Academic journal article Journal of Developmental Education

Strategic Reading and Learning, Theory to Practice: An Interview with Michele Simpson and Sherrie Nist

Academic journal article Journal of Developmental Education

Strategic Reading and Learning, Theory to Practice: An Interview with Michele Simpson and Sherrie Nist

Article excerpt

During the early 1980's the field of reading and learning was shedding the constricting veil of behavioralism for the cutting edge research on schema theory and constructivism. It was also a time when the state of Georgia wholeheartedly supported the concept of developmental education throughout its system of postsecondary institutions. As such a well-funded system of programs across the state attracted a cadre of faculty committed to the promise and philosophy of developmental education. It was in this academic milieu at the University of Georgia that Sherrie Nist and Michele Simpson began what was to be a partnership spanning three decades.

In total the team has authored over 20 peer reviewed publications appearing in journals and yearbooks known for their scholarly rigor and academic presence. Their scholarly trilogy of "College Reading and Learning Academic Assistance Programs" "College Studying" and "Encouraging Active Reading at the College Level" provides the foundational readings on the state of the art that should be read by all individuals associated with college developmental reading. Finally, together they authored the field's first fully research driven vocabulary text, Developing Concepts: Vocabulary for College Thinking, as well as Developing Textbook Fluency.

Norman Stahl (N.S.): Along with individuals such as Claire Weinstein and Michael Pressley, the team of Sherrie Nist and Michele Simpson can be credited with focusing the field's attention on the theory and research on strategic reading and learning. Why did you decide to approach reading and study instruction from a strategic perspective?

Michele Simpson (M.S.): For me it came from my experiences. I taught secondary reading back in the '70s where I also helped the students do well in high school. This experience set the tone or at least provided the foundation for my practice. When I worked at Arizona State University and later when I took my first job at the University of Northern Iowa, I worked in drop-in program where people came in with their situations, their problems, and their failings. You had to be strategic to help them. You had to determine what courses they were taking, what texts they were reading, what the professor expected of them and how they were studying, so it seemed like a natural approach. When you read Rummelhart, Bransford or Ann Brown, the strategic perspective that I practiced intuitively with the students, made a lot of sense because these researchers were suggesting that learning is an interactive process, and it depends on the text and the task.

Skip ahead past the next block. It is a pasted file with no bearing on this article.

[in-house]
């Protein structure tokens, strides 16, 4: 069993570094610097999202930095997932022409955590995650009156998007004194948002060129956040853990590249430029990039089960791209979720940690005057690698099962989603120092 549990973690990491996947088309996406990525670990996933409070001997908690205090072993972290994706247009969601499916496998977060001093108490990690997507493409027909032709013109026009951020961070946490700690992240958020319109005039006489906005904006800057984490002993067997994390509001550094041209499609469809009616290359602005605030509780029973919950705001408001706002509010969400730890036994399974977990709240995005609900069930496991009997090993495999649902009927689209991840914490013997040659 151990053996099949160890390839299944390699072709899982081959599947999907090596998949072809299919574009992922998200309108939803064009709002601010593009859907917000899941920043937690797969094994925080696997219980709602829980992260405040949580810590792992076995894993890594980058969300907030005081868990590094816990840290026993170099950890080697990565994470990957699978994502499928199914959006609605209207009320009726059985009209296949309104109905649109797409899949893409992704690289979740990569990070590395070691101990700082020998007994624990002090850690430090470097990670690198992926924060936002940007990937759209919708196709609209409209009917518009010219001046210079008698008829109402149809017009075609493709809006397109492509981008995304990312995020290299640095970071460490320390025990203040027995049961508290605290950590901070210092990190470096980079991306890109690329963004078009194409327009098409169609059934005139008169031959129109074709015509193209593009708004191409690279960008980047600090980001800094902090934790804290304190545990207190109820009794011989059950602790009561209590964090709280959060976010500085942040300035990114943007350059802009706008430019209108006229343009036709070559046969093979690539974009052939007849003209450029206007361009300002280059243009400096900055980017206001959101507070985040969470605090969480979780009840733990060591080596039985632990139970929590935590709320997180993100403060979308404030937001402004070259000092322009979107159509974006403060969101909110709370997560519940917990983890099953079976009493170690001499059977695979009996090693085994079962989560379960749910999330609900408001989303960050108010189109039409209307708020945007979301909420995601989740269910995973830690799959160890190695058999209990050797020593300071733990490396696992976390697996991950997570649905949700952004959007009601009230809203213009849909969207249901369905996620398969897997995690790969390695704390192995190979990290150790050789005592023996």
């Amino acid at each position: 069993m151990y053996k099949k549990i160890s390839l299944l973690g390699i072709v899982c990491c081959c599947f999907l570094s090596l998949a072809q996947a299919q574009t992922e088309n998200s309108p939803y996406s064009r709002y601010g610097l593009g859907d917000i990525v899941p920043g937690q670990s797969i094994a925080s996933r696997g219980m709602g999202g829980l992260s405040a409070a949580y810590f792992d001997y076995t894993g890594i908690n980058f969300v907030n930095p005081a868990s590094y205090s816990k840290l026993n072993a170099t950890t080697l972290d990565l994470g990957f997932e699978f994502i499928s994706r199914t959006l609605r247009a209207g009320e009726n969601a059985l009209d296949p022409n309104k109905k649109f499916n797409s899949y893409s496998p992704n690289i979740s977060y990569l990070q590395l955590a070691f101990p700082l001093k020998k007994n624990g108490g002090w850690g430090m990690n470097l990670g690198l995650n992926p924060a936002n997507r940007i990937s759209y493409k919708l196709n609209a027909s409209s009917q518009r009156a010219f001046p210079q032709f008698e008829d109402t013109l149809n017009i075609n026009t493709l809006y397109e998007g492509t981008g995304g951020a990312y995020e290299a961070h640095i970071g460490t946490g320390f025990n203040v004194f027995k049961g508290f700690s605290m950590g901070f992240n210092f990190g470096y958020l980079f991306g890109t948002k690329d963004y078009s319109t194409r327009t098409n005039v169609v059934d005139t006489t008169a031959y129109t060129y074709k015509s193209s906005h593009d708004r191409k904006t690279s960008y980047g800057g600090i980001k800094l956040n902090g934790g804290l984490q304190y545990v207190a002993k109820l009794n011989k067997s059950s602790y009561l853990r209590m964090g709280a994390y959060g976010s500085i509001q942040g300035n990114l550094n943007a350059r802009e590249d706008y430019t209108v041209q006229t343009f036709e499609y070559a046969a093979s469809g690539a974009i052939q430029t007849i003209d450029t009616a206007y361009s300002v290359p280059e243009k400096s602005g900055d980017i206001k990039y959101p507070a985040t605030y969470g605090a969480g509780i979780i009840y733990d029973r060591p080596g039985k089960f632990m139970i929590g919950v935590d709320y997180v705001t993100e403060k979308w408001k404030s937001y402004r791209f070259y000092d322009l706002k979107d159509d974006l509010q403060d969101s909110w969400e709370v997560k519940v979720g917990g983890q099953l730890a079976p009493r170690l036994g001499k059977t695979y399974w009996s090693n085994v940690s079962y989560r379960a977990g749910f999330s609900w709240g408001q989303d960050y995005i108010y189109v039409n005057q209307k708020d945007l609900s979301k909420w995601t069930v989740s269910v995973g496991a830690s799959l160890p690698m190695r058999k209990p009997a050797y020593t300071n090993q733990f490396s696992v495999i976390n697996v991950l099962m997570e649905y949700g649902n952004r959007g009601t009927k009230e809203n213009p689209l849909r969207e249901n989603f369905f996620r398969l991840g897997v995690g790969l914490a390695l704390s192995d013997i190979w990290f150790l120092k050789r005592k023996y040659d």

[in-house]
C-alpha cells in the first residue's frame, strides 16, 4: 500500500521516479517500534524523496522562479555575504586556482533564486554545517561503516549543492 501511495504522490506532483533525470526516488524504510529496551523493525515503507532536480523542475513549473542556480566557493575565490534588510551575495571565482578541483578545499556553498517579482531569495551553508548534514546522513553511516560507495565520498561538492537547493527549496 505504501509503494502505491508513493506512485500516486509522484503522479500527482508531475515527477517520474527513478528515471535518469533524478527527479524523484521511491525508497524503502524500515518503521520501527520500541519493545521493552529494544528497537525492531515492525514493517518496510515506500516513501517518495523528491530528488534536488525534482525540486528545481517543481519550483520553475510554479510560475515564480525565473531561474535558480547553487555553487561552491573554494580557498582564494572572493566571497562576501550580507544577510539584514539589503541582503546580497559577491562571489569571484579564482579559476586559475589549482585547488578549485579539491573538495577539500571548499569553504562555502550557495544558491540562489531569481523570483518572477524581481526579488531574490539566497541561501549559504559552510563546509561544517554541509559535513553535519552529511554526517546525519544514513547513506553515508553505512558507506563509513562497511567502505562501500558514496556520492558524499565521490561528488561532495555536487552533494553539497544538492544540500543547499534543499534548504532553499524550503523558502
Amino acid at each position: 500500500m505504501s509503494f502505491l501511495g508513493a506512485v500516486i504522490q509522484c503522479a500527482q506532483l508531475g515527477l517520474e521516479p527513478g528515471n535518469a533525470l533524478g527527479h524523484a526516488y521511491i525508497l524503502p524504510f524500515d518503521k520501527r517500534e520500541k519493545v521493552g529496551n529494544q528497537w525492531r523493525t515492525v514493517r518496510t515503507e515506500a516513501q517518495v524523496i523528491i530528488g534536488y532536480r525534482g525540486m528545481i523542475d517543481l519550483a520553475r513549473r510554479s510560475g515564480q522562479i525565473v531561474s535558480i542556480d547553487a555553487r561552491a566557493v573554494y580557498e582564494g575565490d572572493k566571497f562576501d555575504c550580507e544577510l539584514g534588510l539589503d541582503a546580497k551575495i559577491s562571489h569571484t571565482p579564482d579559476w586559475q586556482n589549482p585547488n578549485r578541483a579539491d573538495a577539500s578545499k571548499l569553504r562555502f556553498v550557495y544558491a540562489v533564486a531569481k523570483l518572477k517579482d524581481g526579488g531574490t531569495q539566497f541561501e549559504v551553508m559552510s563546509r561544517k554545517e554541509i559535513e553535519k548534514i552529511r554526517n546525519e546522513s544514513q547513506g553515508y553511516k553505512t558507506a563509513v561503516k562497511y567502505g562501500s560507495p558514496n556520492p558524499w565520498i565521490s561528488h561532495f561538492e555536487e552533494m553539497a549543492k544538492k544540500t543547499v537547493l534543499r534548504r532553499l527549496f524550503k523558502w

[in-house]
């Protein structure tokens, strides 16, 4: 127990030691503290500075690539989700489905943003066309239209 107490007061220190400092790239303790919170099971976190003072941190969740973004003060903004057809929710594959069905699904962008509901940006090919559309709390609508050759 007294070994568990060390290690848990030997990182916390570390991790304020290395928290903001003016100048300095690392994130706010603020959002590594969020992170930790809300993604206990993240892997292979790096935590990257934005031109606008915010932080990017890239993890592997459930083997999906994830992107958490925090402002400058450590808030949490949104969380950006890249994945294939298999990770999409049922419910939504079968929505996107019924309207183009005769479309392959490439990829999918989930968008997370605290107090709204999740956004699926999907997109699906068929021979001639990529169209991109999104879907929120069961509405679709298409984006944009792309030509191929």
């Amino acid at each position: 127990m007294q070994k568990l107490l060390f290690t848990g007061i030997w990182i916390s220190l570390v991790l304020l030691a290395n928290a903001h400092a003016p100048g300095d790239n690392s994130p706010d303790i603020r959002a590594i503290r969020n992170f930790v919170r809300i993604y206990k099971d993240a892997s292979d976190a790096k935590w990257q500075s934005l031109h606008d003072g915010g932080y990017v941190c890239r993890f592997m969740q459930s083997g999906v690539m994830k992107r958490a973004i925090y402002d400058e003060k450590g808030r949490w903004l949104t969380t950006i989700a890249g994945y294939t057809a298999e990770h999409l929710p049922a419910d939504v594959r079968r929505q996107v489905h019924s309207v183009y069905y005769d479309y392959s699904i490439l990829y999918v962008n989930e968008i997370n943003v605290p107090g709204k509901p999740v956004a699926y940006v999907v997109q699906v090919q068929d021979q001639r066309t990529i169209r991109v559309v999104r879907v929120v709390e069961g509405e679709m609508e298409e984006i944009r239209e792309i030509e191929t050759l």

Sherrie Nist (S.N.): I had a similar experience, although I essentially fell into working and thinking about reading and studying from a strategic perspective. It wasn't such a conscious sort of thing. Before I went back to graduate school for the doctorate I had a job at a small 4-year institution in Florida, and I was working at a reading lab while I was undertaking my master's degree. We used early technology like controlled readers and instructional approaches focusing on the skill and drill philosophy. At the time I was thinking, this just doesn't seem to be working, and so I started investigating different graduate programs and entered a doctoral program in the early days of the cognitive revolution. I knew that there had to be something more I could do to help students with their critical reading skills, but this was the era of skill/drill approaches; strategic reading wasn't on the horizon yet.

In my cognitive psychology class I was exposed to Bransford and the idea that learning and studying is a complex issue, and it just made so much sense to me. And so it wasn't so much that I got into this field because I knew about strategic learning or studying as an interactive process but more because I thought that there had to be something else out there. I happened to start my graduate program at a time when the field of reading and studying was moving from behaviorism to a cognitive approach of strategic learning. …

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